All of us are excited about the new ways we can market our services via the web and email: writing blogs, email newsletters, Facebook and more. However, sometimes it is good to try the old traditional way of marketing like writing a personal letter to your clients.
Instead of designing your monthly or quarterly newsletter this fall, try out my suggestion. Write an update about your company that is personal and truly down to earth. Your clients hired you in the beginning because they liked you, not your logo, your trucks or branding: though that may have caused them to be interested. They liked the person behind the brand! They felt comfortable that you and your team would do a good job on their home. Therefore, write them an update on how you and your team are doing. Tell them what you’ve been up to lately, any major changes you’ve made in your personal or business life such as “I just ran the Boston Marathon for the first time!” or “My oldest son just graduated from the Naval Academy…” etc. Don’t try to sell your services. Just write like you would to a friend and see what happens!
I spoke to a painting client who tried this “technique” out when he started a new painting business. He had broken up a partnership and started a brand new painting business and still had a small client list of over 100 people. He wrote a very simple letter telling them about his new company without trying to sell himself. Within days, he had 11 leads and closed 8 jobs! Not bad for spending less than $200 on stamps and a couple hours of time! My father’s company, Chism Brothers Painting, just recently did something similar. Instead of sending out their normal fall newsletter, they wrote a regular-old letter that gave their clients an update on their company and family life. 48 hours after people received the letter, Mike Chism (owner) had 4 quality painting leads from very good clients. He then received several emails thanking him for sending the letter and sang his praises for being such a great service company. One customer even told him she had made changes in her business and customer service department because of how he treated his clients! Wow!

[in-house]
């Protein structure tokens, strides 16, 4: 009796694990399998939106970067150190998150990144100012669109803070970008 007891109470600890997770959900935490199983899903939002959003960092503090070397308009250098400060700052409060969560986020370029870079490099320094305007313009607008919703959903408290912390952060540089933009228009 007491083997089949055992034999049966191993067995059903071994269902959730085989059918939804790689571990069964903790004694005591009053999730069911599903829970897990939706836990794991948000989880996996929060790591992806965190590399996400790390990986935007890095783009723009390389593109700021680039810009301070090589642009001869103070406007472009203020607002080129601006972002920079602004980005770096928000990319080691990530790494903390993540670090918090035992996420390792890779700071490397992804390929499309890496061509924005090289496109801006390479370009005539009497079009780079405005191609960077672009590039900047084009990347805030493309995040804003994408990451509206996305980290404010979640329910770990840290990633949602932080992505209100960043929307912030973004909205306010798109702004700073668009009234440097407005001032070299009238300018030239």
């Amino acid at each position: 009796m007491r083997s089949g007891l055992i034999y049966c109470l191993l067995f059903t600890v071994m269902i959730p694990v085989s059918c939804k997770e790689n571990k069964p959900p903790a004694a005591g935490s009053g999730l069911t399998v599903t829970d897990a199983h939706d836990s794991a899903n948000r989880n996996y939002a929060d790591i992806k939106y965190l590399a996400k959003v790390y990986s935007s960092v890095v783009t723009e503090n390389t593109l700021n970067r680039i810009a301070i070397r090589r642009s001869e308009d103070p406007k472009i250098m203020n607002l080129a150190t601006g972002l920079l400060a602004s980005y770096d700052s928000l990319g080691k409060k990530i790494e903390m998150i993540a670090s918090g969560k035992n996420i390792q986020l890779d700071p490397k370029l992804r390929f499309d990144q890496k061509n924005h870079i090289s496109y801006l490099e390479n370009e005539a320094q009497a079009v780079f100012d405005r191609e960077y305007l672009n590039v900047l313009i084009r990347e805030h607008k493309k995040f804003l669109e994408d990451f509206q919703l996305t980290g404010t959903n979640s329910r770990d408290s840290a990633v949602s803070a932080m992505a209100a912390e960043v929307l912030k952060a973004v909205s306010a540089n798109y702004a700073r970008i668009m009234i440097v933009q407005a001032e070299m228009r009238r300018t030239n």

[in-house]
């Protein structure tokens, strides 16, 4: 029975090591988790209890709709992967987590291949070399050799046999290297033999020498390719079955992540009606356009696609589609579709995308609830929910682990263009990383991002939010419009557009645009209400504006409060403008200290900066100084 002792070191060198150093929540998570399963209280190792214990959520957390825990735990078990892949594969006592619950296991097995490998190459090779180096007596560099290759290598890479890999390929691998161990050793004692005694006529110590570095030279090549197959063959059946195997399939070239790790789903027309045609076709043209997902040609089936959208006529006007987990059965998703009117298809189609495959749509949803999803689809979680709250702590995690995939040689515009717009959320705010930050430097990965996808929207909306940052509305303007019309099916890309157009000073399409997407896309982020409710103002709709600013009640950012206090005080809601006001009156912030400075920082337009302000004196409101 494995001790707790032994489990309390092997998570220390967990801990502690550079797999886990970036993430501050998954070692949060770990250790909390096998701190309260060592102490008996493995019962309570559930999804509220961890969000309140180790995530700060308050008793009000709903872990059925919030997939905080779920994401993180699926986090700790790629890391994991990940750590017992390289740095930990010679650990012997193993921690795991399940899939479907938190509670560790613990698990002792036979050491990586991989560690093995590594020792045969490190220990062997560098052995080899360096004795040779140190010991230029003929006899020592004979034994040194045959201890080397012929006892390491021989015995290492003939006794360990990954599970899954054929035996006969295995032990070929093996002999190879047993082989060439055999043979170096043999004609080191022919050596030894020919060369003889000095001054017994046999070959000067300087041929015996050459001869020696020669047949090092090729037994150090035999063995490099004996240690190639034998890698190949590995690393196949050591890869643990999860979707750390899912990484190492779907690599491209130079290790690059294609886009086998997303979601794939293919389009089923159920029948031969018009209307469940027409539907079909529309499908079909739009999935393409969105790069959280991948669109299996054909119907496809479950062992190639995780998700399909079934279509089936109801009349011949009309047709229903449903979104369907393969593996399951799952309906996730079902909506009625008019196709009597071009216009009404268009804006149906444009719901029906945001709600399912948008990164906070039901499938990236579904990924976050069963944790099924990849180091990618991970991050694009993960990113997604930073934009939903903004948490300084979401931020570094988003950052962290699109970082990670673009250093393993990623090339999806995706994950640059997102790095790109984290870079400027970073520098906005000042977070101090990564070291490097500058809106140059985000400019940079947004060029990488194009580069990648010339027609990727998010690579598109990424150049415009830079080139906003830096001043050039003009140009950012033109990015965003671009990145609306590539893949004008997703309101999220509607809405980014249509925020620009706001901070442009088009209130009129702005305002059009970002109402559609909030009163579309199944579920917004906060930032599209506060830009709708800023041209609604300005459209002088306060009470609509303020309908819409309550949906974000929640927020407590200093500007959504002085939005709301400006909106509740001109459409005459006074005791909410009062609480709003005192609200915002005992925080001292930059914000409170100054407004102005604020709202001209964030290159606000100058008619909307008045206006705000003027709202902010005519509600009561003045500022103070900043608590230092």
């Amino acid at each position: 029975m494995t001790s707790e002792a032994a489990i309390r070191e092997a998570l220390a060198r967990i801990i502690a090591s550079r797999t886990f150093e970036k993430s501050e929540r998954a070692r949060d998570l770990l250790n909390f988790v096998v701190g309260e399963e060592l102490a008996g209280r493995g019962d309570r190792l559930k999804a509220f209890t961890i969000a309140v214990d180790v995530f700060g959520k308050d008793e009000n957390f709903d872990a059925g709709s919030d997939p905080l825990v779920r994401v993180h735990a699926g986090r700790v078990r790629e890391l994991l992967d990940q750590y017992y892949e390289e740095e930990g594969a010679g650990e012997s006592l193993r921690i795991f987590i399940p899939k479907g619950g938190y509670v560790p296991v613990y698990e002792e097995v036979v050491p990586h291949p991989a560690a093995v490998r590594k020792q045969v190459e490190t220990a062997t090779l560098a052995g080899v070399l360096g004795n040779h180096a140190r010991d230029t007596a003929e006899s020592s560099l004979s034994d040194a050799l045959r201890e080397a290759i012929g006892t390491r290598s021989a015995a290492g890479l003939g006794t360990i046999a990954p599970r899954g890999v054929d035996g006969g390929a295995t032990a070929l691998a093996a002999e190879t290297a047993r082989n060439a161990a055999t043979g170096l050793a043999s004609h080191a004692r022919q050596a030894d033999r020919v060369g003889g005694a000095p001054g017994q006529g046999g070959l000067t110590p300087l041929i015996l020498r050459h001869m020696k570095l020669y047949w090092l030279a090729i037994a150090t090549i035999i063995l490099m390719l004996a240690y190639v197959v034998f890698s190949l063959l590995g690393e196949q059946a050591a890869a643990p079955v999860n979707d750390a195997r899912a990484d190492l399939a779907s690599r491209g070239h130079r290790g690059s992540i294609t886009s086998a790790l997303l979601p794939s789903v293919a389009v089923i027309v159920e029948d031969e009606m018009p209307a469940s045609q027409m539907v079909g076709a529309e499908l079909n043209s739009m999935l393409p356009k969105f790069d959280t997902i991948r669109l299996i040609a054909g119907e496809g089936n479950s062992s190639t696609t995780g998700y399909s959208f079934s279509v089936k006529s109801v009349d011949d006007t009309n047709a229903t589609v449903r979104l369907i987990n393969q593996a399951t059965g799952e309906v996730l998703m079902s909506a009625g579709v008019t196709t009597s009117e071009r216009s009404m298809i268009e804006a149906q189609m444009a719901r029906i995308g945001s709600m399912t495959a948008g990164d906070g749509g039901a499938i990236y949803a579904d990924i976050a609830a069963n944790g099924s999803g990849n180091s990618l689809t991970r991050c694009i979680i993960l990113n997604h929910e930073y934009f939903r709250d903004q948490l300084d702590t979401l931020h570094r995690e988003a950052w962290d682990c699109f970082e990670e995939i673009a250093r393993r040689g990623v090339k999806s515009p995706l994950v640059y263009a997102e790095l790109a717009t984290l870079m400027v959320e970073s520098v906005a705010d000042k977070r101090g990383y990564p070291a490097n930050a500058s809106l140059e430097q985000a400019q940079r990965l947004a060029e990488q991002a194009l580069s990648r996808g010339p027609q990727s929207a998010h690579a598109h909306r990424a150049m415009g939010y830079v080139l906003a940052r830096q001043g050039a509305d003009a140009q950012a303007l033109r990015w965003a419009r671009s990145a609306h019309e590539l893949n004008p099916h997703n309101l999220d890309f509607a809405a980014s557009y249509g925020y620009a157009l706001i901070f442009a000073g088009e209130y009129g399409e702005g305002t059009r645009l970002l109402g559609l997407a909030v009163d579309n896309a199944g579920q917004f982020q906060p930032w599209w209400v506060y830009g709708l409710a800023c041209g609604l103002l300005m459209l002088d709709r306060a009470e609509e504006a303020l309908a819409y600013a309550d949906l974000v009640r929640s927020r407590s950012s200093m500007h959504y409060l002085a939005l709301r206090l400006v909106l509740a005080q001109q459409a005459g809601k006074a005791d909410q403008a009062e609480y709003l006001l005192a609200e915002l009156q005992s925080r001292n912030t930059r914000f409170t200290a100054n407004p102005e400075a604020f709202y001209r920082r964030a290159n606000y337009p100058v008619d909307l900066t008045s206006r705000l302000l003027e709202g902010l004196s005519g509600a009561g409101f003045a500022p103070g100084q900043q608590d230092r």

So, try sending out a well-written letter, fold it up, stick it in a blank #10 envelope (with no window), type or hand-write your customers address, stick a stamp on it…and send it out! The time and cost is well worth it. Your clients will not be offended and will fill like part of the family!